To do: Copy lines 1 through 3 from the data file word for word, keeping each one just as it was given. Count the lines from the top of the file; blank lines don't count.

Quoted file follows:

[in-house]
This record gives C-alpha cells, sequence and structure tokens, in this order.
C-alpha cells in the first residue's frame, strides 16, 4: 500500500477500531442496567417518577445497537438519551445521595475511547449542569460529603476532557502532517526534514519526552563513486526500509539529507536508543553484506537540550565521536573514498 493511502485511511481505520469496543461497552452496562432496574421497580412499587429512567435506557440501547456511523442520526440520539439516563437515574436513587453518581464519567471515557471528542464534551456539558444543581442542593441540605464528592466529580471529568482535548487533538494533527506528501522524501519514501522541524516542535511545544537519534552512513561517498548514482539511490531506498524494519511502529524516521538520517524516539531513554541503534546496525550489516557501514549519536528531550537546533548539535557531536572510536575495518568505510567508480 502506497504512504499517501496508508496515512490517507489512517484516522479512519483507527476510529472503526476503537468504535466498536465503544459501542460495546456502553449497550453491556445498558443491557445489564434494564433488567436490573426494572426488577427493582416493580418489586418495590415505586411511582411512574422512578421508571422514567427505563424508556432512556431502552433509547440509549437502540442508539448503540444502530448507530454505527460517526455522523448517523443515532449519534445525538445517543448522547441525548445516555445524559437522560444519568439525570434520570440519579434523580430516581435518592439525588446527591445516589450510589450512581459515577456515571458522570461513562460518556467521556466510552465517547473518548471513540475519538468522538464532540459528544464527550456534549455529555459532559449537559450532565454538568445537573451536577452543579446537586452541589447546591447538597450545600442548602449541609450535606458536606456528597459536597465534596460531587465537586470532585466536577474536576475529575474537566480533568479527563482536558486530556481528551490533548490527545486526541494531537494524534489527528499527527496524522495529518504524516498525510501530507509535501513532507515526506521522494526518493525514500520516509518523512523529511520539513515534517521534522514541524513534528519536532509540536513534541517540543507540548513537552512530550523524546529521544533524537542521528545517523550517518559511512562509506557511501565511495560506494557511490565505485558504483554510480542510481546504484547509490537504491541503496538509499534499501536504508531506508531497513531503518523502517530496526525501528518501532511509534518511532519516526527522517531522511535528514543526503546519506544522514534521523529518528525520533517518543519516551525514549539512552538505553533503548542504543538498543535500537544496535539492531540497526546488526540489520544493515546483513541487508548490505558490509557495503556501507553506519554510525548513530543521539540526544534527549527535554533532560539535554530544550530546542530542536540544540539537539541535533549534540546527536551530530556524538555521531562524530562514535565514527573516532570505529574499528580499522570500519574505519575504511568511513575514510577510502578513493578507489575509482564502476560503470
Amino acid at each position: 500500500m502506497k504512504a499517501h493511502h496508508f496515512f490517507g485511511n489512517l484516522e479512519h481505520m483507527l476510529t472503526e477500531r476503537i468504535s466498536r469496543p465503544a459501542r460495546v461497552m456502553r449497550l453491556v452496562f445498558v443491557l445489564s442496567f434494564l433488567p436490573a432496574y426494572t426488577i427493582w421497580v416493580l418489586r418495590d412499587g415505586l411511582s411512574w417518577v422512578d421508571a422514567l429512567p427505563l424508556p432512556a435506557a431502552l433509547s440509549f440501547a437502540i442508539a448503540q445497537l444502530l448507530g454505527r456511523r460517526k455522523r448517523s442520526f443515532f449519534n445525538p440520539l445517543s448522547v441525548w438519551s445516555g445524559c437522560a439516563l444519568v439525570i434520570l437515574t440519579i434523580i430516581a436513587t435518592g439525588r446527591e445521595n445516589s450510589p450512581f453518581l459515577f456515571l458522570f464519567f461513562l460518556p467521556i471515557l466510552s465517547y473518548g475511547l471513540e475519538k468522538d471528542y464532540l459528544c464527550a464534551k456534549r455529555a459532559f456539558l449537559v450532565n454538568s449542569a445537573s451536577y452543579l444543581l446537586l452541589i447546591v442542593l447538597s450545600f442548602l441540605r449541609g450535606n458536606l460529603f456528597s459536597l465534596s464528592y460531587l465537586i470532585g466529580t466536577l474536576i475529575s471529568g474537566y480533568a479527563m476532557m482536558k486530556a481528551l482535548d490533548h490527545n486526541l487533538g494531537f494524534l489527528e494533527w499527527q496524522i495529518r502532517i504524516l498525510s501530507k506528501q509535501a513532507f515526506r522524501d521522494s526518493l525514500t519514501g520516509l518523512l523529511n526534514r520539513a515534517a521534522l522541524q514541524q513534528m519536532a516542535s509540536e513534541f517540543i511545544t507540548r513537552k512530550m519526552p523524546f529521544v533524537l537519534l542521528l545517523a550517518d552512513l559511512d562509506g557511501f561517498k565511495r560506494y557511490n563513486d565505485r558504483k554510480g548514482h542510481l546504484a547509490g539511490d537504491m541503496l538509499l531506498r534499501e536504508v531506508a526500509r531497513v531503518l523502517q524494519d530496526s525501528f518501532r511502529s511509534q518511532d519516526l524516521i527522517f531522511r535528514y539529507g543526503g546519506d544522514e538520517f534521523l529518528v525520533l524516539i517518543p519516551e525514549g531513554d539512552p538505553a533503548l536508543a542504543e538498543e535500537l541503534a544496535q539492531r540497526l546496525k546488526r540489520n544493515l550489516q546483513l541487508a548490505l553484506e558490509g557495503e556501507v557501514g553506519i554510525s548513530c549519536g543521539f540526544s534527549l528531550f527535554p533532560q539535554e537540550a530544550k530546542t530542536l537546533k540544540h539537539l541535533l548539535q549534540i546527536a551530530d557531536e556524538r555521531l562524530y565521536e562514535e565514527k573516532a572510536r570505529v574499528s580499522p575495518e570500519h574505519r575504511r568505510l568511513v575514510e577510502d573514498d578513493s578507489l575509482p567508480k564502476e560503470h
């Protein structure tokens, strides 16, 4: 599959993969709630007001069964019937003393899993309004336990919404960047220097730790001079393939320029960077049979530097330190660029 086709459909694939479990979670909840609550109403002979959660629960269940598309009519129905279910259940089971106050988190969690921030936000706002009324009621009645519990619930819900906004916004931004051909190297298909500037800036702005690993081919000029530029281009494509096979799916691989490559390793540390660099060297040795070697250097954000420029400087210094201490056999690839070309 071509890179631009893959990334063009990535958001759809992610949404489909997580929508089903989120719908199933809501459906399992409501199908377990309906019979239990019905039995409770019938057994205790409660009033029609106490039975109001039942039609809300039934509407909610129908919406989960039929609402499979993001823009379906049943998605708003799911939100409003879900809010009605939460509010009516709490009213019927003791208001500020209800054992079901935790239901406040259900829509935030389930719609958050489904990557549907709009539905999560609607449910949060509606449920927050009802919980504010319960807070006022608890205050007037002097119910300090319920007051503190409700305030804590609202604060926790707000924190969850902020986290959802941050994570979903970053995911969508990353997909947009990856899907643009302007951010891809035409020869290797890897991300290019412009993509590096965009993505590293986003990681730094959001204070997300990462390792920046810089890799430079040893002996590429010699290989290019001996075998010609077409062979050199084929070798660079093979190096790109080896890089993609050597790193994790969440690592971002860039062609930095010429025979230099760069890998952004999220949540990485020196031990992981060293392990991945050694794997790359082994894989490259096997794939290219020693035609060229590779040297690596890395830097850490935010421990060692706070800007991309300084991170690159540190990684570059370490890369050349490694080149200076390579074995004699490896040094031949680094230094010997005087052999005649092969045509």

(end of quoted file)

[in-house]
This record gives C-alpha cells, sequence and structure tokens, in this order.
C-alpha cells in the first residue's frame, strides 16, 4: 500500500477500531442496567417518577445497537438519551445521595475511547449542569460529603476532557502532517526534514519526552563513486526500509539529507536508543553484506537540550565521536573514498 493511502485511511481505520469496543461497552452496562432496574421497580412499587429512567435506557440501547456511523442520526440520539439516563437515574436513587453518581464519567471515557471528542464534551456539558444543581442542593441540605464528592466529580471529568482535548487533538494533527506528501522524501519514501522541524516542535511545544537519534552512513561517498548514482539511490531506498524494519511502529524516521538520517524516539531513554541503534546496525550489516557501514549519536528531550537546533548539535557531536572510536575495518568505510567508480 502506497504512504499517501496508508496515512490517507489512517484516522479512519483507527476510529472503526476503537468504535466498536465503544459501542460495546456502553449497550453491556445498558443491557445489564434494564433488567436490573426494572426488577427493582416493580418489586418495590415505586411511582411512574422512578421508571422514567427505563424508556432512556431502552433509547440509549437502540442508539448503540444502530448507530454505527460517526455522523448517523443515532449519534445525538445517543448522547441525548445516555445524559437522560444519568439525570434520570440519579434523580430516581435518592439525588446527591445516589450510589450512581459515577456515571458522570461513562460518556467521556466510552465517547473518548471513540475519538468522538464532540459528544464527550456534549455529555459532559449537559450532565454538568445537573451536577452543579446537586452541589447546591447538597450545600442548602449541609450535606458536606456528597459536597465534596460531587465537586470532585466536577474536576475529575474537566480533568479527563482536558486530556481528551490533548490527545486526541494531537494524534489527528499527527496524522495529518504524516498525510501530507509535501513532507515526506521522494526518493525514500520516509518523512523529511520539513515534517521534522514541524513534528519536532509540536513534541517540543507540548513537552512530550523524546529521544533524537542521528545517523550517518559511512562509506557511501565511495560506494557511490565505485558504483554510480542510481546504484547509490537504491541503496538509499534499501536504508531506508531497513531503518523502517530496526525501528518501532511509534518511532519516526527522517531522511535528514543526503546519506544522514534521523529518528525520533517518543519516551525514549539512552538505553533503548542504543538498543535500537544496535539492531540497526546488526540489520544493515546483513541487508548490505558490509557495503556501507553506519554510525548513530543521539540526544534527549527535554533532560539535554530544550530546542530542536540544540539537539541535533549534540546527536551530530556524538555521531562524530562514535565514527573516532570505529574499528580499522570500519574505519575504511568511513575514510577510502578513493578507489575509482564502476560503470